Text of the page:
The Adventures of Cowboy Bob: The Covered Wagon Trip and The Train
Why do some stories stand out in our memories more than other? Is it in the content or is it in the telling? Today I’m sharing a fictionalized account of one of my Dad’s favorite stories. Without fail he would start laughing so hard he could barely get the words out. I think we asked for this story mostly just to see him laugh. Second in my series, The Adventures of Cowboy Bob, enjoy this step back in time.
The Covered Wagon Trip and The Train
by Diana Elder, based on accounts from Bobby Gene Shults, Charles Leslie Shults, and Christine Shults Decker
“Whoee, whoee,” the faint sound of a train whistle made Bob’s ears perk up. He glanced at his brother, jumped to his feet, and started racing for the train tracks. He and C.H. had a standing dare to see who could get closer to a train if and when one appeared. They had just camped for lunch pretty close to the tracks and now was the perfect chance to see which was the braver of the boys.
It was the summer of 1934 and Bob’s family was trekking by covered wagon from his Grandpa Shults’ farm in Levelland,Texas to his Uncle Oscar’s place in Apache, Oklahoma. In March Bob had turned seven and was big enough to help his mom and dad plant a crop of milo, the grain that everyone said was perfect for the Texas plains since it didn’t need much rain to grow. But it hadn’t rained all winter and only a sprinkling or two had wet the crop that spring. The milo got about knee high and then it died as the hot Texas sun bore down on it with no relief. There was nothing for his family to do but watch it wither and die. Bob didn’t worry too much, his parents always figured something out and besides he was having fun playing baseball now that school was out.
To young Bob, his dad, Les, was bigger than life. Charles Leslie Shults had gone by Les his entire life. The hardest worker he knew, his dad could work from sunup to sundown. Of medium height and build, years of planting, harvesting, splitting rails, and all manner of farm work had fashioned a wiry strength. His quick wit and easy smile made him easy to be around. Bob did have to watch out, though cause his dad liked to tease.
Bob’s mom, Ettie, kept the family humming with her quiet strength. A petite dark haired beauty, she worked alongside her husband whenever possible and didn’t seem to mind the moving around. The Depression and the drought covering the plains of Texas, Oklahoma, and Colorado were making it difficult for farming families to make a go of it, and the Shults family was no exception. No matter where they ended up, she’d made it a home.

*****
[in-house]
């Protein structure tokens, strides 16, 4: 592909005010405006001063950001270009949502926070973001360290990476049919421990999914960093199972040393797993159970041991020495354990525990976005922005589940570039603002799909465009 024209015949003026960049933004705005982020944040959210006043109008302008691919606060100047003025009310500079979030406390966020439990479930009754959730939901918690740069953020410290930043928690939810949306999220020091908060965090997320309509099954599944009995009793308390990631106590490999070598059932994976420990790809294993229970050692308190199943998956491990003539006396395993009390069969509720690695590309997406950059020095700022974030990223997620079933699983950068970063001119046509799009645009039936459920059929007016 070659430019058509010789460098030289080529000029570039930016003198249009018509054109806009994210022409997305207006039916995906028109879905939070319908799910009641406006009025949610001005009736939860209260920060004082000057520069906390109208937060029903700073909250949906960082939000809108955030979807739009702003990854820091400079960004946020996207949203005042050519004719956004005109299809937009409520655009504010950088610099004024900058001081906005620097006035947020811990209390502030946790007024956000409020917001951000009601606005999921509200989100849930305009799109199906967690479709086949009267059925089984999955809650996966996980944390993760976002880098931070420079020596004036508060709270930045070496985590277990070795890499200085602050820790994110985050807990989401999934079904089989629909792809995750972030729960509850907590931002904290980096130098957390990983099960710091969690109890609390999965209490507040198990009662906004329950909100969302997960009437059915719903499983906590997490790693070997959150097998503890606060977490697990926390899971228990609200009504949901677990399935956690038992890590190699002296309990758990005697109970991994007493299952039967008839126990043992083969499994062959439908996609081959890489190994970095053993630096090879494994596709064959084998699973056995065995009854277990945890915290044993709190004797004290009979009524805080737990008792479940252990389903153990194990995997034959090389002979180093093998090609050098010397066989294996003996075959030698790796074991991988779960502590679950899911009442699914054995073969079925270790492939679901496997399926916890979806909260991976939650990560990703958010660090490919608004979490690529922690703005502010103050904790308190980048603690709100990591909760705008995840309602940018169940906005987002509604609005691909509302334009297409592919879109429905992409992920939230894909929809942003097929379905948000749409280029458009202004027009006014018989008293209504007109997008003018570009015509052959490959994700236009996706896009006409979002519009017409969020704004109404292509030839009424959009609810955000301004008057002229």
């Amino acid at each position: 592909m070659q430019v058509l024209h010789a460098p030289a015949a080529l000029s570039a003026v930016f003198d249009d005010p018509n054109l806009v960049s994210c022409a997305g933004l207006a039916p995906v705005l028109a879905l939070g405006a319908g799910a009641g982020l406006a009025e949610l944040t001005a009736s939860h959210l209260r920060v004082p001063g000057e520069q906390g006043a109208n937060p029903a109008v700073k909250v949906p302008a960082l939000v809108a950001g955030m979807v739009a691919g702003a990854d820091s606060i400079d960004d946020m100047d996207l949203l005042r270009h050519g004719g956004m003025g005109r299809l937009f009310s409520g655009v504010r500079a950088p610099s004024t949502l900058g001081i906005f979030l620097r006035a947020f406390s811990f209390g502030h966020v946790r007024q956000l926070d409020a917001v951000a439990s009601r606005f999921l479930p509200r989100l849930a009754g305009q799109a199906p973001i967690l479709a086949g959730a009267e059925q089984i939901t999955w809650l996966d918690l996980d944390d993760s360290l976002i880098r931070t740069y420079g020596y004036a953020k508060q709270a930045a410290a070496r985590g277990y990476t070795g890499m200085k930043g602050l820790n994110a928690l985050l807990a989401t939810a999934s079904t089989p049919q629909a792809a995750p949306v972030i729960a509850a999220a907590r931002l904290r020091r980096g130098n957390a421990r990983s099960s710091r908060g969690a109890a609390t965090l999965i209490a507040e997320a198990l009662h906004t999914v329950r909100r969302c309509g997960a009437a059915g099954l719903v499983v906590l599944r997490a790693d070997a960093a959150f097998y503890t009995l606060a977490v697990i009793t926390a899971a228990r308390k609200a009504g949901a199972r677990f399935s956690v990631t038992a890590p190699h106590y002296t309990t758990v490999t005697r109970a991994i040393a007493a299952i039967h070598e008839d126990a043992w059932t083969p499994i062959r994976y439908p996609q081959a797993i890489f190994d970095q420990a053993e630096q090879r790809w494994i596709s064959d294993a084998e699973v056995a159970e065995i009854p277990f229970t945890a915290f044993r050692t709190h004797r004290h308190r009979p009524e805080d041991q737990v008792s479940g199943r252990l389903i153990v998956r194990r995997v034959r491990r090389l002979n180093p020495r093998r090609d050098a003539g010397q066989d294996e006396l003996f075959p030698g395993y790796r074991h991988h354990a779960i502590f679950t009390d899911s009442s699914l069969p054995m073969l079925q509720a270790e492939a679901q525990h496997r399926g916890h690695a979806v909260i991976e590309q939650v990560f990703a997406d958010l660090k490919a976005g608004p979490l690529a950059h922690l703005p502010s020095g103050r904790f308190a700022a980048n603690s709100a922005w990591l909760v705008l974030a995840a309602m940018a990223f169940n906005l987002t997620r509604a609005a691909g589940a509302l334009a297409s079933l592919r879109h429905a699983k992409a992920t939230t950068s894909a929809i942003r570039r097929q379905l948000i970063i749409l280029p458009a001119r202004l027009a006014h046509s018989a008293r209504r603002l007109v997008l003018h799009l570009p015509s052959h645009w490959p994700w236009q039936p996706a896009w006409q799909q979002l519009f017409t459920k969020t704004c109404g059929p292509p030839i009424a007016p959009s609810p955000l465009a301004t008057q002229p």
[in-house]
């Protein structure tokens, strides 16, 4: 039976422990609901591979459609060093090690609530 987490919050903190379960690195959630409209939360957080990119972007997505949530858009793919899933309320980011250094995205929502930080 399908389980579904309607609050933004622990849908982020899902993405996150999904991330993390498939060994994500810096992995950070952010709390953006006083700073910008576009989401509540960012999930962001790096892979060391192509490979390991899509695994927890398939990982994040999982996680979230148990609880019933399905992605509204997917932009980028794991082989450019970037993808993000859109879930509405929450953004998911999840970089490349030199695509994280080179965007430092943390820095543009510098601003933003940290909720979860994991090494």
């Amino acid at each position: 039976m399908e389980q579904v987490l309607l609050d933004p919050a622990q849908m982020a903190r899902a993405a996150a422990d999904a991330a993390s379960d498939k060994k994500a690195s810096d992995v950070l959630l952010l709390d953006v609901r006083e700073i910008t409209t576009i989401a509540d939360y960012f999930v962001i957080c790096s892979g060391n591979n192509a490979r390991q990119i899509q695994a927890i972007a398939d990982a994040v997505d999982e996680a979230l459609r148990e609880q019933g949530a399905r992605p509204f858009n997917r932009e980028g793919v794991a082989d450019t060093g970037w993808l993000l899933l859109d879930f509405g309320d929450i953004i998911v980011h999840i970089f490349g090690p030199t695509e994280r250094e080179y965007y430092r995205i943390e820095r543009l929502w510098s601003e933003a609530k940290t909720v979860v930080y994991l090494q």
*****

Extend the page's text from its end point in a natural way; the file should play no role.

One day at dinner, Les said, “Ettie, let’s do it. Let’s hitch up a wagon with a mule team, load it with supplies and take the kids on an adventure they won’t forget. That milo out there looks worse every day. We might as well forget making a crop. School’s out and we can make it to Uncle Oscar’s place in Apache, Oklahoma by the time it starts again. What do you say?”
Bob held his breath, would his mom agree? A covered wagon trip would be just about the best thing he could think of, but it might not sound as fun to her.
Easy going Ettie smiled and replied, “Sure thing, Les, when do we start?”
C.H. and Bob whooped! They’d heard all about the covered wagon trip their Grandpa Shults had taken their dad on as a little boy in 1907 and it sounded like a lot of fun.
Almost thirty years later, Les thought the summer of 1934 was about the right time to gives his kids the same adventure. With no crop to tend, what was holding them back?
Grandpa Shults gave them his best wagon and mule team and helped Les and Ettie get it ready for the trek. They attached the ribs to the wagon, then covered it all with a heavy, canvas sheet.
Bob helped his mom load up the wagon with all the supplies they’d need for the trip. He was so excited he could hardly stand it. He and C.H. were going to walk behind the wagon and pick up wood and cow chips for their campfire. Helen was only five years old and would probably just stay in the wagon with his mom most of the time. His dad would drive the pair of big mules pulling the wagon.
The hot summer days were full of fun, running after rabbits and birds, taking a dip in a pond, camping each night in a new place. Bob liked watching the country change as they slowly left the flat plains of Texas and moved into the hill country to the north. They traveled alongside the railroad tracks for part of the trek and Bob and C.H. started itching to get close to a freight train. Most of the time they could only watch from a distance and count the cars as the train chugged by.
One day, the family camped for lunch and this time they were as close to the train tracks as they’d ever been. They had crossed the Red River the day before and were now in Oklahoma. The tracks ran through a cut in the hilly landscape, about six feet down an embankment. Bob and C.H. looked longingly at the tracks. This was the perfect chance to see which boy had more guts.
“Whooee, Whooee” blasted the train whistle, breaking the quiet of the hot summer afternoon.
Bob and C.H. jumped to their feet. This time they could just make it if they ran. Racing the freight train as it approached they hightailed it to the cut and started sliding down the dirt bank. They crept closer and closer to the track as the train neared. Bob could feel the ground shaking with the power of the train and the roar filled the air.